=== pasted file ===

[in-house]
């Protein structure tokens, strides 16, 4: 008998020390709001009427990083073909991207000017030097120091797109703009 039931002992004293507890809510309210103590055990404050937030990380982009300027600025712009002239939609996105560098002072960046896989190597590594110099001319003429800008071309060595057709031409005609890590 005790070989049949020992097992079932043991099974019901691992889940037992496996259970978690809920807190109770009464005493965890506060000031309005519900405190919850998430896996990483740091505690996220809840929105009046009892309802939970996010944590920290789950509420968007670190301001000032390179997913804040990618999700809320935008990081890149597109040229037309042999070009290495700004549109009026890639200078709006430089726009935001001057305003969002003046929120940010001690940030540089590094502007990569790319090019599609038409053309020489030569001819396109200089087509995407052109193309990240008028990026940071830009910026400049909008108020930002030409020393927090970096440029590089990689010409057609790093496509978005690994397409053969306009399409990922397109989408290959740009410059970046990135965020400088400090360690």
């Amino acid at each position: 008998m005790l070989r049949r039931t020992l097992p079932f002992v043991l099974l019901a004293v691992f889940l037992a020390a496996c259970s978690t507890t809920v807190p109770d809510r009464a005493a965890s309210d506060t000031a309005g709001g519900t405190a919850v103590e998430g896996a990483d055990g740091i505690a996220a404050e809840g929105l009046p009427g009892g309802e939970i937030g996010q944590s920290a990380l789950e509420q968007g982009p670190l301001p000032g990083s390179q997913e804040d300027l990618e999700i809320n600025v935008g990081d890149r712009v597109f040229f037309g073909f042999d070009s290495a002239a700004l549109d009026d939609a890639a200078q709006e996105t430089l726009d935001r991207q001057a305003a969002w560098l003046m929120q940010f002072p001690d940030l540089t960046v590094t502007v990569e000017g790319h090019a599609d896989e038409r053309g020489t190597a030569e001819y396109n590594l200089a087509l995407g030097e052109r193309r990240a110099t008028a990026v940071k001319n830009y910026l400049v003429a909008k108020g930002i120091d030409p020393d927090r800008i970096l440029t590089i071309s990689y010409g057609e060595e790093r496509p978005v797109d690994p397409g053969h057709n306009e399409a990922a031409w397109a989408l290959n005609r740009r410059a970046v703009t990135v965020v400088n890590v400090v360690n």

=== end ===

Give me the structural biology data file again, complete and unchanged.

[in-house]
């Protein structure tokens, strides 16, 4: 008998020390709001009427990083073909991207000017030097120091797109703009 039931002992004293507890809510309210103590055990404050937030990380982009300027600025712009002239939609996105560098002072960046896989190597590594110099001319003429800008071309060595057709031409005609890590 005790070989049949020992097992079932043991099974019901691992889940037992496996259970978690809920807190109770009464005493965890506060000031309005519900405190919850998430896996990483740091505690996220809840929105009046009892309802939970996010944590920290789950509420968007670190301001000032390179997913804040990618999700809320935008990081890149597109040229037309042999070009290495700004549109009026890639200078709006430089726009935001001057305003969002003046929120940010001690940030540089590094502007990569790319090019599609038409053309020489030569001819396109200089087509995407052109193309990240008028990026940071830009910026400049909008108020930002030409020393927090970096440029590089990689010409057609790093496509978005690994397409053969306009399409990922397109989408290959740009410059970046990135965020400088400090360690």
């Amino acid at each position: 008998m005790l070989r049949r039931t020992l097992p079932f002992v043991l099974l019901a004293v691992f889940l037992a020390a496996c259970s978690t507890t809920v807190p109770d809510r009464a005493a965890s309210d506060t000031a309005g709001g519900t405190a919850v103590e998430g896996a990483d055990g740091i505690a996220a404050e809840g929105l009046p009427g009892g309802e939970i937030g996010q944590s920290a990380l789950e509420q968007g982009p670190l301001p000032g990083s390179q997913e804040d300027l990618e999700i809320n600025v935008g990081d890149r712009v597109f040229f037309g073909f042999d070009s290495a002239a700004l549109d009026d939609a890639a200078q709006e996105t430089l726009d935001r991207q001057a305003a969002w560098l003046m929120q940010f002072p001690d940030l540089t960046v590094t502007v990569e000017g790319h090019a599609d896989e038409r053309g020489t190597a030569e001819y396109n590594l200089a087509l995407g030097e052109r193309r990240a110099t008028a990026v940071k001319n830009y910026l400049v003429a909008k108020g930002i120091d030409p020393d927090r800008i970096l440029t590089i071309s990689y010409g057609e060595e790093r496509p978005v797109d690994p397409g053969h057709n306009e399409a990922a031409w397109a989408l290959n005609r740009r410059a970046v703009t990135v965020v400088n890590v400090v360690n």